Close Knit Living
Housing Design for Occupation Based Community At Yeola
The handloom industry is one of the oldest and largest cottage industries in India with a 2000-year-old ancient tradition representing the vibrant Indian culture. It is said that India makes 95% of the world’s handmade textiles, unique to each geographical community within the country. This diversity in textiles and superior artistry of craftsmen is unmatched elsewhere. Indian artisans are appreciated globally for their hand spinning, weaving and printing techniques that are handed down from generations. The Indian handloom industry varies from Pashmina Shawls in Jammu and Kashmir, Kanchipuram Sarees in Tamil Nadu, Kutch Shawls in Gujarat, to the Eri and Muga silks of Assam.
One such beloved heirloom is the Paithani (saree) from the region of Yeola, Maharashtra. The Paithani is a prized possession and has been an essential part of the Maharashtrian bridal trousseau for centuries. Paithani as an art form originated in Pratishthan, the capital city of the Satvahana Empire, around 200 BC. In the 17th century under the Peshwas, the production also expanded from Paithan to Yeola, giving birth to a new range called the Yeola Paithani.
The houses in Yeola are a beautiful amalgamation of living and working quarters. As one walks down the by lanes the Kala Maruti road (Kshatriya gully, Shimpi gully, Madhali gully etc) it is unavoidable to notice the ‘rap trap rap’ sounds of the looms. We can safely say three out of four homes in the village have weaving looms within the domestic realm. Other ancillary activities like dyeing workshops, small retail outlets, grocery stores, tailoring units, sweet meat shops also dot the fabric of the village. These settlements are excellent examples of sustainable communities where the living, working, learning and playing takes place within the same organically grown habitat. There have been various government initiatives and NGO involvement to help create awareness and further flourish the Paithani sale. These initiatives have resulted in larger number of people from the neighbouring villages to be involved in the weaving art as the potential for the same is slowly strengthening.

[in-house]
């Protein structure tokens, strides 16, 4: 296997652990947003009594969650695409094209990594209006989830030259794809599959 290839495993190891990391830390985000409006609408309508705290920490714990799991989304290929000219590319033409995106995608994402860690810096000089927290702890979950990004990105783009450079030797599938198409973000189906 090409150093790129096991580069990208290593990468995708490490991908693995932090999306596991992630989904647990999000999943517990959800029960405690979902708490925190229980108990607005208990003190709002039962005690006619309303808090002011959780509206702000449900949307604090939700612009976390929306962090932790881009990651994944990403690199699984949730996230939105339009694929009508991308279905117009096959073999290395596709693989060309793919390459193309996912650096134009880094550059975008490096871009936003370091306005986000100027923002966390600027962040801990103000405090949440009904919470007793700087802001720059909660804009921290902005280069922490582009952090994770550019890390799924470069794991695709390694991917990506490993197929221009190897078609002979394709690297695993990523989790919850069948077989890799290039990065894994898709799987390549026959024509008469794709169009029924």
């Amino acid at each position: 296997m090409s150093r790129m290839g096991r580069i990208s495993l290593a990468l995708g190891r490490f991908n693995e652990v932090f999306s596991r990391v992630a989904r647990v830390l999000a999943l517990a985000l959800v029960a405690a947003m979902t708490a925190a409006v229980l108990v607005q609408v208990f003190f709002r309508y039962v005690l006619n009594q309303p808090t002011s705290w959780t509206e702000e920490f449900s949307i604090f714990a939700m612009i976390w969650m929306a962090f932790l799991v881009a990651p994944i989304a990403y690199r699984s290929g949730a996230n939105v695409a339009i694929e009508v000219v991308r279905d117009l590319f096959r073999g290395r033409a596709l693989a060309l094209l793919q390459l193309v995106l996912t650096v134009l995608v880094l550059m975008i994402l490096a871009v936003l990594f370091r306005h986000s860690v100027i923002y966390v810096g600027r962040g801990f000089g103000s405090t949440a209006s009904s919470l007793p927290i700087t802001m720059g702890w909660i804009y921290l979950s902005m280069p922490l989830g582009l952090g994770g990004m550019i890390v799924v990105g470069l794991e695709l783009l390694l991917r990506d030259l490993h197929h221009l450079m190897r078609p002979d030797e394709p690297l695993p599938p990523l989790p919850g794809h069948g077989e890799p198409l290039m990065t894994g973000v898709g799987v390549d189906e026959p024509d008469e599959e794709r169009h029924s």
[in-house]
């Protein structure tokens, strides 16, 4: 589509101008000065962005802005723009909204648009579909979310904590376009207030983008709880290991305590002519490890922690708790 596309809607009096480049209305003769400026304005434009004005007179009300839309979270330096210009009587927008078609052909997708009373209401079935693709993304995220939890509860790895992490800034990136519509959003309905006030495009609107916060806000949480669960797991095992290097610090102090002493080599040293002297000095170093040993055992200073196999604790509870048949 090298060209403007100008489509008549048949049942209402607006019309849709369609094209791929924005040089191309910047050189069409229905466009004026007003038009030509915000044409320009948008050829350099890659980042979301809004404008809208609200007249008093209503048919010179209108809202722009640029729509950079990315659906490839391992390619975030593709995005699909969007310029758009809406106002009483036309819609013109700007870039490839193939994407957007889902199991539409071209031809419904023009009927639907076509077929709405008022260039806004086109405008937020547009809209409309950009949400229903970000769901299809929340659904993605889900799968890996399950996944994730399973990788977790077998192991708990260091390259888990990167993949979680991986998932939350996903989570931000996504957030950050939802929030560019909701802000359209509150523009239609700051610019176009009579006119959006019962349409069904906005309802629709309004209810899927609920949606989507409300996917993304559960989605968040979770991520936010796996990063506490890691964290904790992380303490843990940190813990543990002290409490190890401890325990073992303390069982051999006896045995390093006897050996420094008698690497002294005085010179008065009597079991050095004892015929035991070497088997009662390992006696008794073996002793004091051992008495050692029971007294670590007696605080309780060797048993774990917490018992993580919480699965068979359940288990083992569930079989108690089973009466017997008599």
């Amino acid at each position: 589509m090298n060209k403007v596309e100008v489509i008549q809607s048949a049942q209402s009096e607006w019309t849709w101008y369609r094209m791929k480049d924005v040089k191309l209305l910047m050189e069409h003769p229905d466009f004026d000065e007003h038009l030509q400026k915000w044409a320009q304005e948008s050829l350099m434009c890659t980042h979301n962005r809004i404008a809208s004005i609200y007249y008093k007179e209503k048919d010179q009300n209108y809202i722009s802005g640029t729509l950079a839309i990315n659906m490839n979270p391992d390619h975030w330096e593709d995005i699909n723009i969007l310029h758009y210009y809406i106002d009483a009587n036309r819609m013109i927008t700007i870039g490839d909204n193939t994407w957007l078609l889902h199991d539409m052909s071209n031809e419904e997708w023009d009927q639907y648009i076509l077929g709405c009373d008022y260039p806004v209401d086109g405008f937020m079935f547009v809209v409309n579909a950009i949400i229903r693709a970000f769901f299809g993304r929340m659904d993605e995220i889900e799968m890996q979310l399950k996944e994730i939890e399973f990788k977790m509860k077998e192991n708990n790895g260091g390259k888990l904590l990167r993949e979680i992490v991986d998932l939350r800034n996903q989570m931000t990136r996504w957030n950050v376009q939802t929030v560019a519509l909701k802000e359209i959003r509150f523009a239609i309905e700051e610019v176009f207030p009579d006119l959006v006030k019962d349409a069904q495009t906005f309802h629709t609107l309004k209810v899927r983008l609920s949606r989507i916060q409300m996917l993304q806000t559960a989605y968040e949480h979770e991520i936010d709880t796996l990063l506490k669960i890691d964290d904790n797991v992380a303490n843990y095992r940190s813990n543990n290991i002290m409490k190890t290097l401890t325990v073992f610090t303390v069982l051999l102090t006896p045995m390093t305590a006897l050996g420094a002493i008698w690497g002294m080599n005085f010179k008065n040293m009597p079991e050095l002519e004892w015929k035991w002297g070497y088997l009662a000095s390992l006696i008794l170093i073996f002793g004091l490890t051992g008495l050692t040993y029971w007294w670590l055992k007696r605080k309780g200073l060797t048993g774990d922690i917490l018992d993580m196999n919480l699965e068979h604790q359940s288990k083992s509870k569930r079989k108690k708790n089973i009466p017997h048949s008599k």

The settlement is literally a ‘close knit living’.